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  1. Climate change is increasing the likelihood of an extreme storm sequence capable of generating severe flooding in California.
  2. Abstract

    Lightning occurring with less than 2.5 mm of rainfall—typically referred to as ‘dry lightning’—is a major source of wildfire ignition in central and northern California. Despite being rare, dry lightning outbreaks have resulted in destructive fires in this region due to the intersection of dense, dry vegetation and a large population living adjacent to fire-prone lands. Since thunderstorms are much less common in this region relative to the interior West, the climatology and drivers of dry lightning have not been widely investigated in central and northern California. Using daily gridded lightning and precipitation observations (1987–2020) in combination with atmospheric reanalyses, we characterize the climatology of dry lightning and the associated meteorological conditions during the warm season (May–October) when wildfire risk is highest. Across the domain, nearly half (∼46%) of all cloud-to-ground lightning flashes occurred as dry lightning during the study period. We find that higher elevations (>2000 m) receive more dry lightning compared to lower elevations (<1000 m) with activity concentrated in July-August. Although local meteorological conditions show substantial spatial variation, we find regionwide enhancements in mid-tropospheric moisture and instability on dry lightning days relative to background climatology. Additionally, surface temperatures, lower-tropospheric dryness, and mid-tropospheric instability are increased acrossmore »the region on dry versus wet lightning days. We also identify widespread dry lightning outbreaks in the historical record, quantify their seasonality and spatial extent, and analyze associated large-scale atmospheric patterns. Three of these four atmospheric patterns are characterized by different configurations of ridging over the continental interior and offshore troughing. Understanding the meteorology of dry lightning across this region can inform forecasting of possible wildfire ignitions and is relevant for assessing changes in dry lightning and wildfire risk in climate projections.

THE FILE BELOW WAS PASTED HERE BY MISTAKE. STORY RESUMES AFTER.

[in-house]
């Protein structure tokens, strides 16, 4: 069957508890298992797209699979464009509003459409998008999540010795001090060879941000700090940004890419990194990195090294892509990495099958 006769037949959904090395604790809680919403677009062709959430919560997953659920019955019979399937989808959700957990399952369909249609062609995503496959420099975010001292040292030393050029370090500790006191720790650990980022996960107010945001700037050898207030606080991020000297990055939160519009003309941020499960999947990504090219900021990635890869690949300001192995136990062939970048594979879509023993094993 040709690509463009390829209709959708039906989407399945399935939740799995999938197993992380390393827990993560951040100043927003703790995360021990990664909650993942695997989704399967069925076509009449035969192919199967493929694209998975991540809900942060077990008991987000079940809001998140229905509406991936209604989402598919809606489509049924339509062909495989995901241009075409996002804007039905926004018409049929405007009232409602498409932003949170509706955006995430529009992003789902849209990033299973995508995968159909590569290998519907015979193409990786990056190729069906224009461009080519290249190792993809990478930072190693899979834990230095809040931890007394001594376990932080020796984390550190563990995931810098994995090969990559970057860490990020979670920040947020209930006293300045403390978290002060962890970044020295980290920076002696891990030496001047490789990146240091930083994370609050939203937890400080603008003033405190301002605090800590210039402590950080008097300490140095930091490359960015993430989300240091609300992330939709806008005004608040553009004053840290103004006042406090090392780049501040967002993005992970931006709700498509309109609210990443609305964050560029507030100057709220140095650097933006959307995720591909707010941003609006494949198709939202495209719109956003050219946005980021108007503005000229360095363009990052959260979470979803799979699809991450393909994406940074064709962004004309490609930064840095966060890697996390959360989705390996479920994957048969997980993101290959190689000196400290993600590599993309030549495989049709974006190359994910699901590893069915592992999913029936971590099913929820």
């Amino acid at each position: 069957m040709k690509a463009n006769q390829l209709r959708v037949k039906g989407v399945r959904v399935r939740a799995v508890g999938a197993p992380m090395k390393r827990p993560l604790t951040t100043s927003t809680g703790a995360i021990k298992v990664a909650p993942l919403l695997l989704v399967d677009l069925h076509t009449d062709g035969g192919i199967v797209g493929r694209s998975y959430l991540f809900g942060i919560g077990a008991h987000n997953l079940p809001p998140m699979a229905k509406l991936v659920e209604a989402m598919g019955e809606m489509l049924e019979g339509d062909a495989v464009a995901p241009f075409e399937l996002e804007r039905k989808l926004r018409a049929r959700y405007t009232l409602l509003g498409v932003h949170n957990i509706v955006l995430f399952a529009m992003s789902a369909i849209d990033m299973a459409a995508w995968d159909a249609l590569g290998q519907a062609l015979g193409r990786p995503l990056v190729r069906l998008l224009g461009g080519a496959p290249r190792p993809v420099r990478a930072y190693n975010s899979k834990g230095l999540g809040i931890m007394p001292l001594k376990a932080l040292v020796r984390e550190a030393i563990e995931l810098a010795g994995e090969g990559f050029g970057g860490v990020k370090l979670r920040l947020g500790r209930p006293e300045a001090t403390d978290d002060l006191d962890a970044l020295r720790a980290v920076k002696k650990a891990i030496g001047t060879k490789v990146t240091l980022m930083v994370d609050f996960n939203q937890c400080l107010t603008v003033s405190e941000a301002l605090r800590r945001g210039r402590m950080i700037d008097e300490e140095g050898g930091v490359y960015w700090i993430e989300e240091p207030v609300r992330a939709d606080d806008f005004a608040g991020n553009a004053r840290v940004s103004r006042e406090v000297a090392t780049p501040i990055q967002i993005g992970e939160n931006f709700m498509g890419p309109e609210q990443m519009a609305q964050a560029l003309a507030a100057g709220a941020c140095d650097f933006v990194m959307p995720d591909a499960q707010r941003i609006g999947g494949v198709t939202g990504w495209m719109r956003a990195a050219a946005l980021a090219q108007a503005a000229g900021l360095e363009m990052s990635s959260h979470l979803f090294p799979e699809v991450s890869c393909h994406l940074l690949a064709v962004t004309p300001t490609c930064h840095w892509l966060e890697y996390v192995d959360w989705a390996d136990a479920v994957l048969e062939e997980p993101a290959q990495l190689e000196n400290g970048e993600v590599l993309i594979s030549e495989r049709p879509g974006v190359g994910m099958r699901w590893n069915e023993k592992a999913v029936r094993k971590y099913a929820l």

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  3. Post-wildfire extreme rainfall events may more than double over the western United States this century.
  4. Wildfires and meteorological conditions influence the co-occurrence of multiple harmful air pollutants including fine particulate matter (PM 2.5 ) and ground-level ozone. We examine the spatiotemporal characteristics of PM 2.5 /ozone co-occurrences and associated population exposure in the western United States (US). The frequency, spatial extent, and temporal persistence of extreme PM 2.5 /ozone co-occurrences have increased significantly between 2001 and 2020, increasing annual population exposure to multiple harmful air pollutants by ~25 million person-days/year. Using a clustering methodology to characterize daily weather patterns, we identify significant increases in atmospheric ridging patterns conducive to widespread PM 2.5 /ozone co-occurrences and population exposure. We further link the spatial extent of co-occurrence to the extent of extreme heat and wildfires. Our results suggest an increasing potential for co-occurring air pollution episodes in the western US with continued climate change.